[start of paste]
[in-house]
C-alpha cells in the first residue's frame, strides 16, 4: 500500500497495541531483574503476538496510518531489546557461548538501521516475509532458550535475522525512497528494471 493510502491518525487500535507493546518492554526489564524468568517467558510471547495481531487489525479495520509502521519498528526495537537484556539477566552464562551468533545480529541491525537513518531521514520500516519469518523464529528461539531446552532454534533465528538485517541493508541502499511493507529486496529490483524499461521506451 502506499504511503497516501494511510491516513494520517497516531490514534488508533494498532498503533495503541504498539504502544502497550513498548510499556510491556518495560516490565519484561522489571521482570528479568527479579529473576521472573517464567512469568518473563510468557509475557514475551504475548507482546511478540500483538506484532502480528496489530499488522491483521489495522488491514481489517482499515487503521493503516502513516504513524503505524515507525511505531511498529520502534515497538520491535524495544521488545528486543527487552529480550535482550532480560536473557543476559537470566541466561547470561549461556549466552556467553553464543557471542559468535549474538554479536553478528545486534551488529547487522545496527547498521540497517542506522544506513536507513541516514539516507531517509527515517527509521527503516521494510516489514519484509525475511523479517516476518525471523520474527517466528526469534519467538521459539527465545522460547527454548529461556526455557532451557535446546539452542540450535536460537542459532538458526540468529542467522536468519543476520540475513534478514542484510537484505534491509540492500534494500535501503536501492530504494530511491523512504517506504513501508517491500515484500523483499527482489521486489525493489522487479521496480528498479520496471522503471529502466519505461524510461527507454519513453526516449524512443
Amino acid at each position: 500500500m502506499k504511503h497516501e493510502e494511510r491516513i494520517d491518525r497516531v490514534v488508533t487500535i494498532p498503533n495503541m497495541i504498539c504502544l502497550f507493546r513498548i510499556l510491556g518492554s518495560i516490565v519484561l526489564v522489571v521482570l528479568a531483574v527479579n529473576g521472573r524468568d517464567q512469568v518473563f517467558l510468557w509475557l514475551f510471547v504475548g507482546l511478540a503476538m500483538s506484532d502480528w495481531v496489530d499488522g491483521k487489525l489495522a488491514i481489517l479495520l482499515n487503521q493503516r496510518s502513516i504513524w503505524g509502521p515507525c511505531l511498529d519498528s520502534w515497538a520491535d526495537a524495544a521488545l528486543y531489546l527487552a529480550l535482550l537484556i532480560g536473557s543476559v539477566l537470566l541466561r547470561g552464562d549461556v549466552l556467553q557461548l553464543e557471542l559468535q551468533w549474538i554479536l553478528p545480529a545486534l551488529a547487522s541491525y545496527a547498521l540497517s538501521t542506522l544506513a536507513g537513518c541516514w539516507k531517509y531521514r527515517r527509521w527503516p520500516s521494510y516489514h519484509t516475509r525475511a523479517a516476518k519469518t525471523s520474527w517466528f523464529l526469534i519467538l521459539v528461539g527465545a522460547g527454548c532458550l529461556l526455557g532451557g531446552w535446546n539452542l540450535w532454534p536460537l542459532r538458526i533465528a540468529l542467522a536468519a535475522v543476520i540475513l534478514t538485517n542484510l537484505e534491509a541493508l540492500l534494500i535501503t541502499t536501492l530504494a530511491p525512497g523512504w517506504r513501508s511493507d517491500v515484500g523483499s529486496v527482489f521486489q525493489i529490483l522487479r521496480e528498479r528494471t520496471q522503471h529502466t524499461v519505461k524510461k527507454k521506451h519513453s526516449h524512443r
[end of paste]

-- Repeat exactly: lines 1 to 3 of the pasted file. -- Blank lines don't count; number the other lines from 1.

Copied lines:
[in-house]
C-alpha cells in the first residue's frame, strides 16, 4: 500500500497495541531483574503476538496510518531489546557461548538501521516475509532458550535475522525512497528494471 493510502491518525487500535507493546518492554526489564524468568517467558510471547495481531487489525479495520509502521519498528526495537537484556539477566552464562551468533545480529541491525537513518531521514520500516519469518523464529528461539531446552532454534533465528538485517541493508541502499511493507529486496529490483524499461521506451 502506499504511503497516501494511510491516513494520517497516531490514534488508533494498532498503533495503541504498539504502544502497550513498548510499556510491556518495560516490565519484561522489571521482570528479568527479579529473576521472573517464567512469568518473563510468557509475557514475551504475548507482546511478540500483538506484532502480528496489530499488522491483521489495522488491514481489517482499515487503521493503516502513516504513524503505524515507525511505531511498529520502534515497538520491535524495544521488545528486543527487552529480550535482550532480560536473557543476559537470566541466561547470561549461556549466552556467553553464543557471542559468535549474538554479536553478528545486534551488529547487522545496527547498521540497517542506522544506513536507513541516514539516507531517509527515517527509521527503516521494510516489514519484509525475511523479517516476518525471523520474527517466528526469534519467538521459539527465545522460547527454548529461556526455557532451557535446546539452542540450535536460537542459532538458526540468529542467522536468519543476520540475513534478514542484510537484505534491509540492500534494500535501503536501492530504494530511491523512504517506504513501508517491500515484500523483499527482489521486489525493489522487479521496480528498479520496471522503471529502466519505461524510461527507454519513453526516449524512443
Amino acid at each position: 500500500m502506499k504511503h497516501e493510502e494511510r491516513i494520517d491518525r497516531v490514534v488508533t487500535i494498532p498503533n495503541m497495541i504498539c504502544l502497550f507493546r513498548i510499556l510491556g518492554s518495560i516490565v519484561l526489564v522489571v521482570l528479568a531483574v527479579n529473576g521472573r524468568d517464567q512469568v518473563f517467558l510468557w509475557l514475551f510471547v504475548g507482546l511478540a503476538m500483538s506484532d502480528w495481531v496489530d499488522g491483521k487489525l489495522a488491514i481489517l479495520l482499515n487503521q493503516r496510518s502513516i504513524w503505524g509502521p515507525c511505531l511498529d519498528s520502534w515497538a520491535d526495537a524495544a521488545l528486543y531489546l527487552a529480550l535482550l537484556i532480560g536473557s543476559v539477566l537470566l541466561r547470561g552464562d549461556v549466552l556467553q557461548l553464543e557471542l559468535q551468533w549474538i554479536l553478528p545480529a545486534l551488529a547487522s541491525y545496527a547498521l540497517s538501521t542506522l544506513a536507513g537513518c541516514w539516507k531517509y531521514r527515517r527509521w527503516p520500516s521494510y516489514h519484509t516475509r525475511a523479517a516476518k519469518t525471523s520474527w517466528f523464529l526469534i519467538l521459539v528461539g527465545a522460547g527454548c532458550l529461556l526455557g532451557g531446552w535446546n539452542l540450535w532454534p536460537l542459532r538458526i533465528a540468529l542467522a536468519a535475522v543476520i540475513l534478514t538485517n542484510l537484505e534491509a541493508l540492500l534494500i535501503t541502499t536501492l530504494a530511491p525512497g523512504w517506504r513501508s511493507d517491500v515484500g523483499s529486496v527482489f521486489q525493489i529490483l522487479r521496480e528498479r528494471t520496471q522503471h529502466t524499461v519505461k524510461k527507454k521506451h519513453s526516449h524512443r